Newscleanse is a blog and search engine. The search engine (built using Google's API) searches a curated list of sites, or subset of the full list. It was built as an effort to allow people to research and fact check topics in news, current affairs, politics, science, health, technology and other topics using only reliable, high quality sources representing a variety of viewpoints.

The blog will feature meta-articles which presents multiple articles on a single topic (in summary form with links). It will also present information on 'fake news', as well as topics such as bias, propaganda, pseudoscience, conspiracy theory and persuasion (how people decide what's true, what's false and how they change their minds).

According to Google CEO Eric Schmidt, as of 2010, humans produced as much information every two days as we did between the dawn of civilization (roughly 12,000 BCE) and 2003. The pace at which we produce information has continued to accelerate since Schmidt cited that statistic. In 2013, people uploaded 300 hours per minute of video to YouTube, in 2014 it had grown to 400 hours per minute. In other words, it would take a person 24,000 years to watch the 210 million hours of video uploaded in 2014 (and that assumes that they can do it without sleeping). Despite this, there's little evidence that people are any better informed than they were in the days before the internet.

It was hoped that the information age would lead to a 'marketplace of ideas', a better understanding of the world and a society in which the best ideas naturally rose to the top. Unfortunately, that Utopian vision didn't take human behavior into account.

In 2016, we have tens of thousands of information sources but advertising is the primary source of funding for all of that information. That means that many people in the media business are desperate for web traffic and far more interested in generating clicks than in journalistic ethics or providing in depth quality information. Additionally, much of the information available is compromised by partisanship, public relations, conspiracy theories, paranoia and even deliberate disinformation and propaganda campaigns.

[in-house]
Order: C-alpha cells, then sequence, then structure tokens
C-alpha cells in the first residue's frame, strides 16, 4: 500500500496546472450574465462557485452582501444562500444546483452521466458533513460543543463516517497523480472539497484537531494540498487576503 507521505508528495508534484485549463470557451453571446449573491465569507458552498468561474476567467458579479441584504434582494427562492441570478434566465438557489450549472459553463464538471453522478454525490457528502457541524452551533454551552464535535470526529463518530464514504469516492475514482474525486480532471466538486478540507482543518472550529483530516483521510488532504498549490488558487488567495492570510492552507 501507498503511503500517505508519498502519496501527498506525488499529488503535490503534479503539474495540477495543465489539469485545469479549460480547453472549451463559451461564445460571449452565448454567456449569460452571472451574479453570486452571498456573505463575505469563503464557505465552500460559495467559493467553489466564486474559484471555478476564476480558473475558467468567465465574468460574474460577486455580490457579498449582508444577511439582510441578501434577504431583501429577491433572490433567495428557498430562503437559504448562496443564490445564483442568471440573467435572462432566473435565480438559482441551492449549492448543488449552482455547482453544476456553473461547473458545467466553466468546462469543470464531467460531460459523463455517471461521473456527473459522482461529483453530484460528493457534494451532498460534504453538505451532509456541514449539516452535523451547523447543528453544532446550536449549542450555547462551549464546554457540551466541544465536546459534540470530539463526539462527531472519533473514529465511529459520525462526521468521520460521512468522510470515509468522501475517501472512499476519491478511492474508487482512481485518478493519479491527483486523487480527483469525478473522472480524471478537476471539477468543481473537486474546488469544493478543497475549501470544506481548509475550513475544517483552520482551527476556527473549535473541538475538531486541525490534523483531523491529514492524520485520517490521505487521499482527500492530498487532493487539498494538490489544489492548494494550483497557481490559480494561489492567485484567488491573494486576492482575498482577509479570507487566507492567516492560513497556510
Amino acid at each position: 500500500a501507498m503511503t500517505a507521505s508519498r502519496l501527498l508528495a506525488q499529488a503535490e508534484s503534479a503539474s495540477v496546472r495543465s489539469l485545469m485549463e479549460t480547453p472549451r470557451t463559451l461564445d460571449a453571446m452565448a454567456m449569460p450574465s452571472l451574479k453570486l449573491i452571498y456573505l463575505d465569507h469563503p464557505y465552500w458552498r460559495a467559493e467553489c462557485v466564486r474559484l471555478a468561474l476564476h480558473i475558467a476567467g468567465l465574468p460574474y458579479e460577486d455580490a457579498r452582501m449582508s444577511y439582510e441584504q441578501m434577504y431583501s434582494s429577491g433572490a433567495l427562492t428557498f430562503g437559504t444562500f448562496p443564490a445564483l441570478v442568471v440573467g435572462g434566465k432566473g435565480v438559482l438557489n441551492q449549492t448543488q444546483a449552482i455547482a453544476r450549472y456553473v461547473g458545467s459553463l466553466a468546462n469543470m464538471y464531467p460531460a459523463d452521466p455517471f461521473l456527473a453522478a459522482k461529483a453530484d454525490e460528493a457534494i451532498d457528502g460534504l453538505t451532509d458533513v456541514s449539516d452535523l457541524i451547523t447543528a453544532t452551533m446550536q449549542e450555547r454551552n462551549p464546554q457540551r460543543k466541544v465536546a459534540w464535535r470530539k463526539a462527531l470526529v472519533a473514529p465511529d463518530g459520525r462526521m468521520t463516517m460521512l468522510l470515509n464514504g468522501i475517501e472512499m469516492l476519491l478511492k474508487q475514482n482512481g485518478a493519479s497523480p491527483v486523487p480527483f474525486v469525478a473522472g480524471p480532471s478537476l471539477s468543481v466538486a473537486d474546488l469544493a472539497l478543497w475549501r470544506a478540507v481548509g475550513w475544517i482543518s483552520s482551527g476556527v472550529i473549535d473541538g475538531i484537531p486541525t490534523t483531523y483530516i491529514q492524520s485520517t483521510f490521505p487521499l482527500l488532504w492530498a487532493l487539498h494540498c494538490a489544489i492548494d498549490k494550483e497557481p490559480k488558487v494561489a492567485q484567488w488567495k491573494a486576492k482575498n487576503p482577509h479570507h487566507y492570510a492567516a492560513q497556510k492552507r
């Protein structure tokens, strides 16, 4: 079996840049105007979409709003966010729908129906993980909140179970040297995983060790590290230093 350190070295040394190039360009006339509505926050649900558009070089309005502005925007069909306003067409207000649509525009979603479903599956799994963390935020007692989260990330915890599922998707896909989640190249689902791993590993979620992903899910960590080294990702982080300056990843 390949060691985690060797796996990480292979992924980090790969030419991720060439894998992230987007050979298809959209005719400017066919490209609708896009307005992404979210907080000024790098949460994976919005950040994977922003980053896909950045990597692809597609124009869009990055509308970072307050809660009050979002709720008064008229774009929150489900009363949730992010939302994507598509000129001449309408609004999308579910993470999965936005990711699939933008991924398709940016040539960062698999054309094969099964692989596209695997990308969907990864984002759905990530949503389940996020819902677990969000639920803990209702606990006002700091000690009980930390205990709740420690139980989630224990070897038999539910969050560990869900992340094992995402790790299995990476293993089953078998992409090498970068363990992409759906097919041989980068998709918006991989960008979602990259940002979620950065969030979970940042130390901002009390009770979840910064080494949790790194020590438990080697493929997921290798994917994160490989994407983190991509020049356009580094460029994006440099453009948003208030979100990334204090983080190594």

Even when people are aware of the problem of bad information, it isn't terribly helpful because of information bubbles. Given the vast amount of information available and a limited amount of time consume information, people have a tendency to dismiss information which doesn't agree with their preexisting beliefs. Journalists and publishers, who are themselves subject to bias and filter bubbles, will then narrow their focus and carve out a niche, telling a certain group of people exactly what they want to hear and reinforcing their beliefs. In pure financial terms it is a good way to build up a loyal audience and a steady income stream.

The aim with Newscleanse is to allow users to search for information on important stories and issues and to feel reasonably comfortable with the information that they are getting. A certain amount of bias is inevitable but the aim is to search only sites with a strong reputation for fact based reporting. Some of them have a right wing bias, a left wing bias or a bias that favors a certain country, state or region but their reporting is built around carefully double-checked facts.

More information about what was included, what was not and why is available in the FAQ. However, it is important to note that the implication is not that good information doesn't exist outside of the sites on this list, or that everything on the list will always be 100 percent accurate. Even well-intentioned journalists sometimes make mistakes. The goal is to give people the ability to find information from a variety of viewpoints and to feel relatively comfortable that the facts presented are accurate. It is meant to provide a foundation of knowledge, not to become its own filter bubble.

Over time and in collaboration with others, the list of sites will be revised and updated in an effort to continuously improve the information provided. Once the core of the site is up and running, the site's blog will provide information on media awareness, the psychology of how individuals process information and overviews of the basic facts underlying important stories.

About Me:

At the moment this is a solo operation. My name is Justin Beach and I am interested in just about everything. I am a US - Canadian dual citizen, have worked for a variety of organizations including PBS and the Canadian Broadcasting Corporation and over the years have written about US, Canadian and international politics, economics, history, media, science, technology and even film, television and music. You can find me on Twitter @Justinsb.